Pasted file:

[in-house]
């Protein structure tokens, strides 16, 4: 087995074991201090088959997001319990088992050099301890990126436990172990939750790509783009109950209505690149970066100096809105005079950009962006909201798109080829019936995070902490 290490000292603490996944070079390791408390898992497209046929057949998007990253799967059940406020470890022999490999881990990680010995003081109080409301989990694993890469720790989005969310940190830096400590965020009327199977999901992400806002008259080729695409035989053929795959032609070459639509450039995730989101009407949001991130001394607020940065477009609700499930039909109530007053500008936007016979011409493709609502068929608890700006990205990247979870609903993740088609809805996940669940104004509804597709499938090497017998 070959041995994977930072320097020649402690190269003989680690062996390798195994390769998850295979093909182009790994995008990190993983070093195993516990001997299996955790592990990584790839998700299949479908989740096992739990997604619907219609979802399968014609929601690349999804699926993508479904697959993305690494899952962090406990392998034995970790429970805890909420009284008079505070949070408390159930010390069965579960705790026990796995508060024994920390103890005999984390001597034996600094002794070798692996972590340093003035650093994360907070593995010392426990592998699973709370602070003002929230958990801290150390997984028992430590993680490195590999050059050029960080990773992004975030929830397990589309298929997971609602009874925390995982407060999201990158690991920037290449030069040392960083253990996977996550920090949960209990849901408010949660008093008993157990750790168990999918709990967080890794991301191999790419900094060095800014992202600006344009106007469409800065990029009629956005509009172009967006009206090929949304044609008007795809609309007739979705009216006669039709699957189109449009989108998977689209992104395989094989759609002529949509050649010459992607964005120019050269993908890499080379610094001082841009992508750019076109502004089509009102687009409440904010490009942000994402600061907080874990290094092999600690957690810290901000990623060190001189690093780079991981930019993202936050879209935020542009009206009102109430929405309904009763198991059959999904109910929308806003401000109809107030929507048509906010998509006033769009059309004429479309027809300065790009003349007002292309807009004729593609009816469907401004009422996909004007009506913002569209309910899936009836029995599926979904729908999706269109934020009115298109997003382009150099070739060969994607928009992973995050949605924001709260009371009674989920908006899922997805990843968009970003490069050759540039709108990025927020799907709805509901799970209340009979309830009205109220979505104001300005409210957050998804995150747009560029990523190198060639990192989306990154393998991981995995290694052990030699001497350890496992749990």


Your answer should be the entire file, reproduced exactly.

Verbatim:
[in-house]
């Protein structure tokens, strides 16, 4: 087995074991201090088959997001319990088992050099301890990126436990172990939750790509783009109950209505690149970066100096809105005079950009962006909201798109080829019936995070902490 290490000292603490996944070079390791408390898992497209046929057949998007990253799967059940406020470890022999490999881990990680010995003081109080409301989990694993890469720790989005969310940190830096400590965020009327199977999901992400806002008259080729695409035989053929795959032609070459639509450039995730989101009407949001991130001394607020940065477009609700499930039909109530007053500008936007016979011409493709609502068929608890700006990205990247979870609903993740088609809805996940669940104004509804597709499938090497017998 070959041995994977930072320097020649402690190269003989680690062996390798195994390769998850295979093909182009790994995008990190993983070093195993516990001997299996955790592990990584790839998700299949479908989740096992739990997604619907219609979802399968014609929601690349999804699926993508479904697959993305690494899952962090406990392998034995970790429970805890909420009284008079505070949070408390159930010390069965579960705790026990796995508060024994920390103890005999984390001597034996600094002794070798692996972590340093003035650093994360907070593995010392426990592998699973709370602070003002929230958990801290150390997984028992430590993680490195590999050059050029960080990773992004975030929830397990589309298929997971609602009874925390995982407060999201990158690991920037290449030069040392960083253990996977996550920090949960209990849901408010949660008093008993157990750790168990999918709990967080890794991301191999790419900094060095800014992202600006344009106007469409800065990029009629956005509009172009967006009206090929949304044609008007795809609309007739979705009216006669039709699957189109449009989108998977689209992104395989094989759609002529949509050649010459992607964005120019050269993908890499080379610094001082841009992508750019076109502004089509009102687009409440904010490009942000994402600061907080874990290094092999600690957690810290901000990623060190001189690093780079991981930019993202936050879209935020542009009206009102109430929405309904009763198991059959999904109910929308806003401000109809107030929507048509906010998509006033769009059309004429479309027809300065790009003349007002292309807009004729593609009816469907401004009422996909004007009506913002569209309910899936009836029995599926979904729908999706269109934020009115298109997003382009150099070739060969994607928009992973995050949605924001709260009371009674989920908006899922997805990843968009970003490069050759540039709108990025927020799907709805509901799970209340009979309830009205109220979505104001300005409210957050998804995150747009560029990523190198060639990192989306990154393998991981995995290694052990030699001497350890496992749990």